Friday 7 March 2014

Anthuriums of Anguish

Image: Reinaldo Aguilar
For many, the word Anthurium means just one plant: the Flamingo Flower. It's one of the most popular tropical plants in the world; add a Heliconia and a palm leaf and you're instantly teleported to the Caribbean. That's just science.

But there's far more to Anthurium than one, popular species. It's the biggest genus in the Arum family, with 1,000 diverse and interesting members. Let's take a tiny look at next to none of them!

Image: Tatiana Gerus
Here it is. A. andraeanum. The plant that stole the hearts of the exotica market since it was introduced to Europe from Colombia in 1876. Stole their hearts and impaled them on yellow spikes.

The hearts are called spathes, and they're incredibly glossy to the point that you wonder if they're not made of plastic. They also have that sultry, lipstick red colour that's so excitingly dangerous. Also calcium oxalate. That's excitingly dangerous, too. It's a poison that causes inflammation and itching, and Anthuriums are full of it.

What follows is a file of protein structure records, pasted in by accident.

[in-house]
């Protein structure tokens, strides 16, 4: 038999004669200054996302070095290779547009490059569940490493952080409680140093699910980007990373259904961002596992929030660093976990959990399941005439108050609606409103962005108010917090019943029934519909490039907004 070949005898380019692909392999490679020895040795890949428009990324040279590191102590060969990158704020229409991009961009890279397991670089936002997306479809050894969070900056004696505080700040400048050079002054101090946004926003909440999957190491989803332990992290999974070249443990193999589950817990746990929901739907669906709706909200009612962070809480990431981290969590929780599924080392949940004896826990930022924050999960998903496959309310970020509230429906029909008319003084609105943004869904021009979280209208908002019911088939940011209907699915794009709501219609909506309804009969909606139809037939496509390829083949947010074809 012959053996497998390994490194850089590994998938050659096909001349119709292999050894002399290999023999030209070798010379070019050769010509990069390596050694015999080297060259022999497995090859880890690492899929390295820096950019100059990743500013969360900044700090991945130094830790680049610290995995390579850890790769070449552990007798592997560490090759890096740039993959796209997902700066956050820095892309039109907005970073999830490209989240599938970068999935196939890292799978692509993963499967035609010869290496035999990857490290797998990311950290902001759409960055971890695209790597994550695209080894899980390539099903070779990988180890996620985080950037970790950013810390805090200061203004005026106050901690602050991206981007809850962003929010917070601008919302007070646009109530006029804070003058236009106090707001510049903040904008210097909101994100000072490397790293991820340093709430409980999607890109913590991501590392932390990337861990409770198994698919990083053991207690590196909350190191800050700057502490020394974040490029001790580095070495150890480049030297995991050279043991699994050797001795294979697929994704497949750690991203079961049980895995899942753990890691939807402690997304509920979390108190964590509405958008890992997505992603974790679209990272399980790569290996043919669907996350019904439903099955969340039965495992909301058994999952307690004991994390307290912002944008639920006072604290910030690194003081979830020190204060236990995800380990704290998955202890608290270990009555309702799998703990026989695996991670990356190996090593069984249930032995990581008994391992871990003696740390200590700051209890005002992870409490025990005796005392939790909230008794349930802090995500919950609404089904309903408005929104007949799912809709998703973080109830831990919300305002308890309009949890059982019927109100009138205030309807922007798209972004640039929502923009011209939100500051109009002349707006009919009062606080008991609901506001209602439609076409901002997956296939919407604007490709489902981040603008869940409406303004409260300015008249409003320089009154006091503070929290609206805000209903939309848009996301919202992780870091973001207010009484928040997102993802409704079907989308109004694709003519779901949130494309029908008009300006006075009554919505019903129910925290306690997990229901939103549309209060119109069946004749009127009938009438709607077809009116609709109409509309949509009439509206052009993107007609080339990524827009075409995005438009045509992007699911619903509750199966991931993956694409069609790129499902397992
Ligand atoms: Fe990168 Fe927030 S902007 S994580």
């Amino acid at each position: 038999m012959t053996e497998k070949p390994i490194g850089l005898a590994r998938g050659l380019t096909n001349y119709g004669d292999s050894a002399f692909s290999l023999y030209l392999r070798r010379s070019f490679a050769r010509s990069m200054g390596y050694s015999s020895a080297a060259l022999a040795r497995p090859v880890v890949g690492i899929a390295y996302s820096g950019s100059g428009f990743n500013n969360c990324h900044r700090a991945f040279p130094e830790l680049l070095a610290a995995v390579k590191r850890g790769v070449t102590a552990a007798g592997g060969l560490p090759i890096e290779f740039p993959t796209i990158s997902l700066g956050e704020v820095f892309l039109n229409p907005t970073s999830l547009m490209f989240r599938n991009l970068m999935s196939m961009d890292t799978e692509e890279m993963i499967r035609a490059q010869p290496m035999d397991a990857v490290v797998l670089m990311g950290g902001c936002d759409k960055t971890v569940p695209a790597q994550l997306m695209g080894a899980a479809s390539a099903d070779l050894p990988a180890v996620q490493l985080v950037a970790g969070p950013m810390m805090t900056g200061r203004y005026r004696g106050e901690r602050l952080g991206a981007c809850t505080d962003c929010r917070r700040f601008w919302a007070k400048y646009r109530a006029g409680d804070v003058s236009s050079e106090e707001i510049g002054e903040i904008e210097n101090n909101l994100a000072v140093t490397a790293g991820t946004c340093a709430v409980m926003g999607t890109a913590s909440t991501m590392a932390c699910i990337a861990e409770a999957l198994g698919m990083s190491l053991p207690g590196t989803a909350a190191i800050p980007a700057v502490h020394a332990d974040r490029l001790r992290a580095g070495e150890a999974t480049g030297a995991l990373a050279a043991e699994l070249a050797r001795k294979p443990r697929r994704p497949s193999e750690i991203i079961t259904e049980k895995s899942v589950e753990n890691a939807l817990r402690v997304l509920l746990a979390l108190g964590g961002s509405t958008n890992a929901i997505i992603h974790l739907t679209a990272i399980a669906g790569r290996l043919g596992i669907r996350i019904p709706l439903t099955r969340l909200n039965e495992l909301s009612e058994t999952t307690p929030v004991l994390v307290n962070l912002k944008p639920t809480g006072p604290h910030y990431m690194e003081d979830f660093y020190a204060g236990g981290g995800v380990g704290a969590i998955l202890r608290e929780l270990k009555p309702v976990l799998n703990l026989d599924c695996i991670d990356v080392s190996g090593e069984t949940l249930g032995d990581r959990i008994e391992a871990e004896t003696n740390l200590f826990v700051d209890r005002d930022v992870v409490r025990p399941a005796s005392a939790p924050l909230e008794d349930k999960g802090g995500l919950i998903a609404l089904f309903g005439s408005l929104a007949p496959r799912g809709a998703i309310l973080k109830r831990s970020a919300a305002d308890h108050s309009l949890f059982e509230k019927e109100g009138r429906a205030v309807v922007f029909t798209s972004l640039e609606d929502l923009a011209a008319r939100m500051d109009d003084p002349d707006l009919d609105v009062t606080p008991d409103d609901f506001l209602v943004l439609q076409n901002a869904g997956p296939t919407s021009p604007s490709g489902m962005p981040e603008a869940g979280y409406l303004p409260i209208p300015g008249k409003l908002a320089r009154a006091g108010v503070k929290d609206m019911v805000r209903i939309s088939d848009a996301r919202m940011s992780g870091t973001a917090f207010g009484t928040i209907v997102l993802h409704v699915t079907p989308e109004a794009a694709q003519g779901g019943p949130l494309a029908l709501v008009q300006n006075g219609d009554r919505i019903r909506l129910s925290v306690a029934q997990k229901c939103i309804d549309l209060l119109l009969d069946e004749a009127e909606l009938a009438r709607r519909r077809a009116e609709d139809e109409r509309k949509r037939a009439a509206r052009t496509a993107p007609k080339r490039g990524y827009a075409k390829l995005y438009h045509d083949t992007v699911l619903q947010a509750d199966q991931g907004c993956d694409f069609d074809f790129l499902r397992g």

Such a shame! If they were edible we would be eating them by the tonne every Valentine's Day.

Image: Reinaldo Aguilar
Anthuriums are native to South and Central America and are usually epiphyte, which means they grow on the branches of trees but are not parasitic. Those trees should thank their lucky stars! Anthuriums like A. clavigerum are big plants, with enormous leaves at the end of 2 metre (6.5 foot) stems. No-one wants that for a parasite!

A. clavigerum has a long, spike-shaped spadix that may reach a length of 75 cm (2.5 ft). It's covered in tiny flowers...

Image: Reinaldo Aguilar
Which soon become fruits. It's now that an Anthurium starts to look like the advanced stages of a horrific, and very intimate, masculine disease.

Image: Reinaldo Aguilar
The proudly curvaceous spadix of A. hacumense reaches a length of anywhere between 10 and 20 cm (4 to 8 in) and becomes covered in pink, pointy fruits. Never has a feather duster been so deadly.

Image: AnnaKika
A. wendlingeri is a real oddity in that it has a spadix which coils up into a corkscrew as it ages. The spathe, so robust and lusciously red in the Flamingo Flower, curls up and all but disappears among 80 cm (2.6 ft) long, strap-shaped leaves.

Image: Smithsonian Institution, National Museum of Natural History, Department of Botany
Younger spadices don't corkscrew at first, they just droop, limp and unhappy.

Don't worry, darling, it happens to everyone at your age. I'm sure it'll be just fine next time.